Sharing Four Somethings – September

Something Loved

I wrote in an earlier post about the passing of my father-in-law. He was laid to rest this month at the National Cemetery at Fort Indiantown Gap with full military honors.   

The service was brief and beautiful. It included a 21-gun salute, “Taps“, the Coast Guard Anthem, and the presentation of the flag to his widow.   

After the solemn ceremony, our family gathered (outdoors) for a meal that included laughter, tears, stories, and a toast with his beverage of choice – vodka and tonic.

Later that night, our family played “Cards Against Humanity” (a game I would not play with children present) and laughed until the tears flowed.

It was the perfect way to remember a fun-loving man.

Something Read

Did you ever read the perfect book at exactly the right time? I had the great good fortune to read two perfect books this month. 

I must admit to being a latecomer to the George Sheehan party but, boy, am I glad I finally arrived. 

Sheehan was a cardiologist who wrote about running. He died in 1993, after a seven-year battle with prostate cancer.

Going the Distance, published posthumously, detailed his struggle with the cancer that finally took his life.

Sheehan, who qualified for and ran in many Boston Marathons, was gradually relegated to the role of a back-of-the-pack runner as his disease progressed. The lessons in humility and gratitude he learned and wrote about in this book are timeless and well worth the read.

In The Hidden Lives of Owls, Leigh Calvez tells nine stories about eleven different owl species she had the great good fortune to observe.

Calvez, a naturalist and nature writer, tagged along with scientists studying owls (mostly) in the Pacific Northwest.

The reader gets to participate in her owl-hunting adventures vicariously, without worrying about picking up ticks while tramping through the woods or shivering in the cold early-March rain while waiting for an elusive owl to make his nocturnal appearance.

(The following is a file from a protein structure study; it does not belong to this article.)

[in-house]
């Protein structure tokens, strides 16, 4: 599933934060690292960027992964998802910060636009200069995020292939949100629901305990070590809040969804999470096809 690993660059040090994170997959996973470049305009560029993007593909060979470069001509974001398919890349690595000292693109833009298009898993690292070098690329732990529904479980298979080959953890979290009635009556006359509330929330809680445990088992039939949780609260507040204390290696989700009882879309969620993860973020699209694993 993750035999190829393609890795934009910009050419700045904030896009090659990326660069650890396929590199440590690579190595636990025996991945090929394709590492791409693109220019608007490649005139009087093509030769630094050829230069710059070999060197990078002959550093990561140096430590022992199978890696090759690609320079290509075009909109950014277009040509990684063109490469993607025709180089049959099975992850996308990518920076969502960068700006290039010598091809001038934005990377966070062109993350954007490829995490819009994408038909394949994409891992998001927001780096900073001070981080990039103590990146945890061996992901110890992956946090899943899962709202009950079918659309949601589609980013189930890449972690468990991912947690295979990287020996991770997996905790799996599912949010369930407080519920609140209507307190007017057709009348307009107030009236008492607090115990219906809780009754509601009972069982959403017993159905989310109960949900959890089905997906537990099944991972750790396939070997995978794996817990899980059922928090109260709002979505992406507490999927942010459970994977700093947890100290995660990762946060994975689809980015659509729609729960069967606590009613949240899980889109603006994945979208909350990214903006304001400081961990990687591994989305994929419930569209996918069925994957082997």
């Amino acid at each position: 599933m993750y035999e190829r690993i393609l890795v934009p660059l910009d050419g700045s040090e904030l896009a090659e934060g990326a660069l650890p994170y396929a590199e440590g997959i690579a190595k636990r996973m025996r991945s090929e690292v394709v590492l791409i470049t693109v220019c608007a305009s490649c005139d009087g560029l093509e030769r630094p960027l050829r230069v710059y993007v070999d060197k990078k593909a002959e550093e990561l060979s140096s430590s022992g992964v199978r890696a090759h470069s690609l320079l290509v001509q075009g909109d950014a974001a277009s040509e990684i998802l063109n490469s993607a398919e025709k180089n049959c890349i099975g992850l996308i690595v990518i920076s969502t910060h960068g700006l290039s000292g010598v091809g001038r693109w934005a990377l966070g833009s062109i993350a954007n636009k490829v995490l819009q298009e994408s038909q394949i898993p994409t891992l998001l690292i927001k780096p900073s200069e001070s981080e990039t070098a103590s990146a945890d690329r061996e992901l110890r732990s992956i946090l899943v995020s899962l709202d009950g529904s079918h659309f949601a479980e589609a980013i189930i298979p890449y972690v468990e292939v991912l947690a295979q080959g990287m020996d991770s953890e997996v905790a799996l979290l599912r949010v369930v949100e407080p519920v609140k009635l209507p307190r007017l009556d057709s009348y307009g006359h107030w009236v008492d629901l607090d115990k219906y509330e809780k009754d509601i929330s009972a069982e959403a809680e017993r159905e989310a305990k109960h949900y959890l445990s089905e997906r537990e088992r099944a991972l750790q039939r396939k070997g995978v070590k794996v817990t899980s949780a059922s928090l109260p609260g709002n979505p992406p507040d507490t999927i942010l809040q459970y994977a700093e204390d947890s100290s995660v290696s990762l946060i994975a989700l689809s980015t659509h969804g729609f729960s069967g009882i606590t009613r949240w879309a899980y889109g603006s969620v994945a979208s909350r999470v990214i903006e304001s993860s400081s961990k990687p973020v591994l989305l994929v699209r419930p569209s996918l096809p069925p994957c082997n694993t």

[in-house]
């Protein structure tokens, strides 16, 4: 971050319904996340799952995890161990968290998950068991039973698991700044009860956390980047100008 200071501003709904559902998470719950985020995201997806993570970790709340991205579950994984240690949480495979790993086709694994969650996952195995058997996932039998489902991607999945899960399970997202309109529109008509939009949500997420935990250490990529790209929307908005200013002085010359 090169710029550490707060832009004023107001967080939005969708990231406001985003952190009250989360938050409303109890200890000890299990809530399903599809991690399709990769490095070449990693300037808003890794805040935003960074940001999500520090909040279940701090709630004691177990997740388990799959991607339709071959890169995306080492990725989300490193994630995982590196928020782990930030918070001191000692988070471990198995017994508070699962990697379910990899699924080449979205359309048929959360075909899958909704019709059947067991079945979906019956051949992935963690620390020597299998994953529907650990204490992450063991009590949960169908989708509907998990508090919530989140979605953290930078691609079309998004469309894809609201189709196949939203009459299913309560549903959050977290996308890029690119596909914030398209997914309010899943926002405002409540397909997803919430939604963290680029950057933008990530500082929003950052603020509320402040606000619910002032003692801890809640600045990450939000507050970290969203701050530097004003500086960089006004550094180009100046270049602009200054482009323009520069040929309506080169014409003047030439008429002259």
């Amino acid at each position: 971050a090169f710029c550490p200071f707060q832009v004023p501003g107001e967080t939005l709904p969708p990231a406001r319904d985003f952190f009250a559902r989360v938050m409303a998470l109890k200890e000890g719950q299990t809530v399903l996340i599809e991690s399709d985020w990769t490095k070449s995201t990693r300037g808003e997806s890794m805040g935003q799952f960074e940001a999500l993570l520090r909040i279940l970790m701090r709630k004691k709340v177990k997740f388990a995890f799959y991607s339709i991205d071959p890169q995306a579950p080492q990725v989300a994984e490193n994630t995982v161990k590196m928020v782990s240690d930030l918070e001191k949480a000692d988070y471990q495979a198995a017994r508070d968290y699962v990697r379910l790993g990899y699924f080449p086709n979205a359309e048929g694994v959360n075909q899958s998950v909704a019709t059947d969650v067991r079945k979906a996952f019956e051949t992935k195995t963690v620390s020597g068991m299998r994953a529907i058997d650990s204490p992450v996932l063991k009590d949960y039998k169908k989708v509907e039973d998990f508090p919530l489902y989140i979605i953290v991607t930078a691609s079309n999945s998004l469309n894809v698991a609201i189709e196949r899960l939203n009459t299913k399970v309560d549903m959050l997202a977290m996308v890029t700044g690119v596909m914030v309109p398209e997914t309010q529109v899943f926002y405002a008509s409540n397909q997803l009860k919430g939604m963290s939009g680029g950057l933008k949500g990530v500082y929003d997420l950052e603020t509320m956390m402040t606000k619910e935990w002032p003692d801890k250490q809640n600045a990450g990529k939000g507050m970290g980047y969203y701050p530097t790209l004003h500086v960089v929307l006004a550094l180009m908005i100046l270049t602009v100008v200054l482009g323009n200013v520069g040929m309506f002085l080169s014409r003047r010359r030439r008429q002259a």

Critics of Calvez’s books accuse her of anthropomorphizing her subjects, but I like her writing style. She elicits sympathy for her avian subjects and knows how to tell a story. I hated to finish the book.

Something Treasured

The recent sudden death of my father-in-law and the social isolation due to the pandemic has made me appreciate even more the precious time I get to spend with the people I love.

My son and daughter-in-law from Oregon drove across the country to attend the funeral service. We had not seen them since Christmas.

Visits with aunts, cousins, and other family members we see infrequently cheered us during this sad time.  

We have made a vow to see family members more often and it’s a vow I aim to keep. We will carefully practice social distancing and wear masks to ensure everyone’s safety, or make the visits virtual if needed, but staying in touch with loved ones is important.

Something Ahead

 

My youngest son, husband, and I are running our second in-person race this weekend.

It’s my son’s second race ever.

The Thrill of Victory 5K, sponsored by our local Victory Brewing Company, is a small, socially distanced race that starts and ends at the brewery. 

Even though the race begins at 10:00 a.m., one of the perks is that runners get a free Victory brew afterward.

A Victory beer sounds appealing, but if I drink a beer at 10:30 in the morning, I will certainly be napping by afternoon. I am not sure if I will partake or not.

Race report to follow.

I am linking up with Heather Gerwing for her “Four Somethings”. Thanks, Heather, for giving us the opportunity to think and write about four such compelling topics.

You can find the places I link up here.

68 comments

  1. This pandemic has certainly highlighted the presence of those we love that we might have been taking for granted before it hit. May we learn much from that, and learn to love and embrace in new and unfamiliar ways what are the most meaningful things in life. On another note, we have Barred Owls “haunting” our forests, and love it when we get a glimpse of them. Always take an intake of breath in wonder when they reveal themselves.
    Blessings, Laurie!

    Liked by 1 person

  2. Thank you for sharing such good memories and fun future plans. I live in a country where we are still restricted so no races or driving cross-country. It’s wonderful to have that to look forward to.

    Liked by 1 person

  3. The mandatory ‘craft beer after a trail race’ trend only got going a couple of years before I quit drinking. But during those few years I ‘enjoyed’ many pre-10:00AM beers. When you get home from the race, you feel like you’ve already had a full day.

    Liked by 1 person

  4. Ooh I think your “local” Victory Brewing is the same Victory Brewing that makes Golden Monkey, which is one of our all time favorite beers. While I’ve passed up more finish line Miller Lites than I can count, I’d definitely drink a Victory any time of day! Ok, ok, yes it’s pretty harsh to drink a beer in the morning but that would be hard to pass up.

    Liked by 1 person

  5. So glad that so many were able to come to your father-in-law’s funeral. I’m glad there was laughter as well as tears–both are healing.

    Evey time I am with extended family, I think, “I like these people! I need to stay in touch better.”